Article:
Coming into this year, the hope was that supply chain improvements and modest interest-rate increases from the Federal Reserve would return the U.S. economy to the healthy expansion mode it enjoyed in 2019. Accelerating inflation and anecdotes from companies suggest that’s much less likely to happen than it seemed a few months ago.
The Fed is in a tight corner: Is it better to aggressively jack up interest rates to lower inflation, even if that risks throwing the economy into recession? Or should it tolerate a somewhat higher level of inflation than its 2% rough target to keep the economy growing while cooling off prices? Given these two imperfect choices, the latter is clearly preferable.
Making this case begins by casting doubt on the 2022 scenario the Fed envisioned when the year began. In its December meeting, the Fed forecast 2022 growth of 4% for real GDP and 2.7% for core inflation. A strong January jobs report in the face of the omicron variant makes the GDP forecast plausible — the problem is on the inflation side.
The personal consumption price index, the Fed’s preferred measure of inflation, showed annualized readings of 5.4%, 5.9%, and 6.1% in the most recent three months of data ending in December. We should expect something similar for January based on Thursday’s consumer price inflation data. To get anywhere close to the Fed’s forecast of 2.7% for the full year would require core inflation readings at or below 2% on an annualized basis very soon — as in, over the next few months.
There’s no precedent for that kind of rapid deceleration in inflation outside of a recession. To be fair, the economy remains disrupted by the impact of the pandemic. In earnings conference calls over the past month, companies ranging from homebuilders to Chipotle have been hopeful that inflationary and supply chain conditions will ease this year. But they don’t expect that to happen for at least the next several months.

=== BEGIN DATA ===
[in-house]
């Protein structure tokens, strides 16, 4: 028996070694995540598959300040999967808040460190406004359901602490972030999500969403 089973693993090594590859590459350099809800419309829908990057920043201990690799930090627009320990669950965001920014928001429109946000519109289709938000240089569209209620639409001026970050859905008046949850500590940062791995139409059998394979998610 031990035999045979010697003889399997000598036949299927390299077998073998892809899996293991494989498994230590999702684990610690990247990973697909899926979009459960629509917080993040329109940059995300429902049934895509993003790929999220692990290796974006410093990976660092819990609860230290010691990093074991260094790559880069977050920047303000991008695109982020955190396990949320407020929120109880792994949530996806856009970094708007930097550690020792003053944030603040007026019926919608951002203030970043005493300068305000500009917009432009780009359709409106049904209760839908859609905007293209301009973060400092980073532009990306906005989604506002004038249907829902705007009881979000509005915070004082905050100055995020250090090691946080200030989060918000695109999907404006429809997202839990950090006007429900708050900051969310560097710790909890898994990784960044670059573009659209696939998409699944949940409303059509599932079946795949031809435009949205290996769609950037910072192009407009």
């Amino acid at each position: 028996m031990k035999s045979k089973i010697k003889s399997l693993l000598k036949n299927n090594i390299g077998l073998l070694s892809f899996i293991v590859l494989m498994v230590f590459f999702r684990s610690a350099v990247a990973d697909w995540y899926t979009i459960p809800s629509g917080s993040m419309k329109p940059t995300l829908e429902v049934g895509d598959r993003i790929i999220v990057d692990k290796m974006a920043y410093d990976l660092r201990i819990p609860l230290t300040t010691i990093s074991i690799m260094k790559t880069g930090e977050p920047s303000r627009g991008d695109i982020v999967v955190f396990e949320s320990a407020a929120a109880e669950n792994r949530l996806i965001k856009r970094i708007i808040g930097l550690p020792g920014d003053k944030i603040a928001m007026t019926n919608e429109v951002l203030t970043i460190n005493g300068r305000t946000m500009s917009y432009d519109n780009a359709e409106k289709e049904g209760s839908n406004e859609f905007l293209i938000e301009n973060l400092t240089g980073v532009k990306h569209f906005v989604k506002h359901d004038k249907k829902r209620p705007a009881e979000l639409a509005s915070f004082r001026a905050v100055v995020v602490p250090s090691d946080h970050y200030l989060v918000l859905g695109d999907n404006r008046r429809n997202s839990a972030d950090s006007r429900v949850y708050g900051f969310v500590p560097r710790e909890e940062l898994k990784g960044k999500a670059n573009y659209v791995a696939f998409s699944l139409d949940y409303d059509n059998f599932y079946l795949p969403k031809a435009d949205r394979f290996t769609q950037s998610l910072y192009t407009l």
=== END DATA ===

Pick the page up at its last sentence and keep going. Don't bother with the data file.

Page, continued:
This puts the Fed in an unexpected and undesirable situation. A continuing inflation trend of 5% or higher for the next several months — and who would dare to be overly confident looking beyond that right now? — would be much the same as we’ve seen in recent months. But it’s wildly out of step with what the Fed has forecasted, and what it’s indicated it will tolerate. The question is what they should do about it.
If inflation isn’t set to slow dramatically on its own, then using monetary policy to engineer an outcome to match the Fed’s forecast by the end of the year would probably require such drastic interest rate hikes that it would destabilize financial markets and bring on a recession. It would achieve the price stability the Fed is looking for, but at a tremendous cost.
The better alternative is to accept for the time being that we won’t have the kind of Goldilocks economic environment we hoped to achieve this year, and that we have to choose between two less-than-ideal options. Progress on inflation should still be the goal, and if that means starting the rate-hike process with a 50-basis-point increase in March, as markets increasingly anticipate, so be it. But once it’s clear that some progress is being made on lowering inflation, the Fed should exercise patience in its drive toward a more desirable level.
Better to change course — acknowledging that getting to a 2% inflation rate in the short-term would hurt more than help — than compound the error and bring about a recession that nobody wants. An environment of “boomflation” — a combination of fast growth and hot inflation — might not be the ideal outcome, but it beats an unnecessary recession brought on by adhering to an arbitrary short-term target.
More From Other Writers at Bloomberg Opinion:
• Inflation Puts Fed in an Impossible Situation: Robert Burgess
• Despite Inflation Surge, the Fed Should Keep Steady: Editorial
• Can Modern Monetary Theory Deal With Inflation?: Clive Crook
This column does not necessarily reflect the opinion of the editorial board or Bloomberg LP and its owners.
Conor Sen is a Bloomberg Opinion columnist and the founder of Peachtree Creek Investments. He’s been a contributor to the Atlantic and Business Insider and resides in Atlanta.
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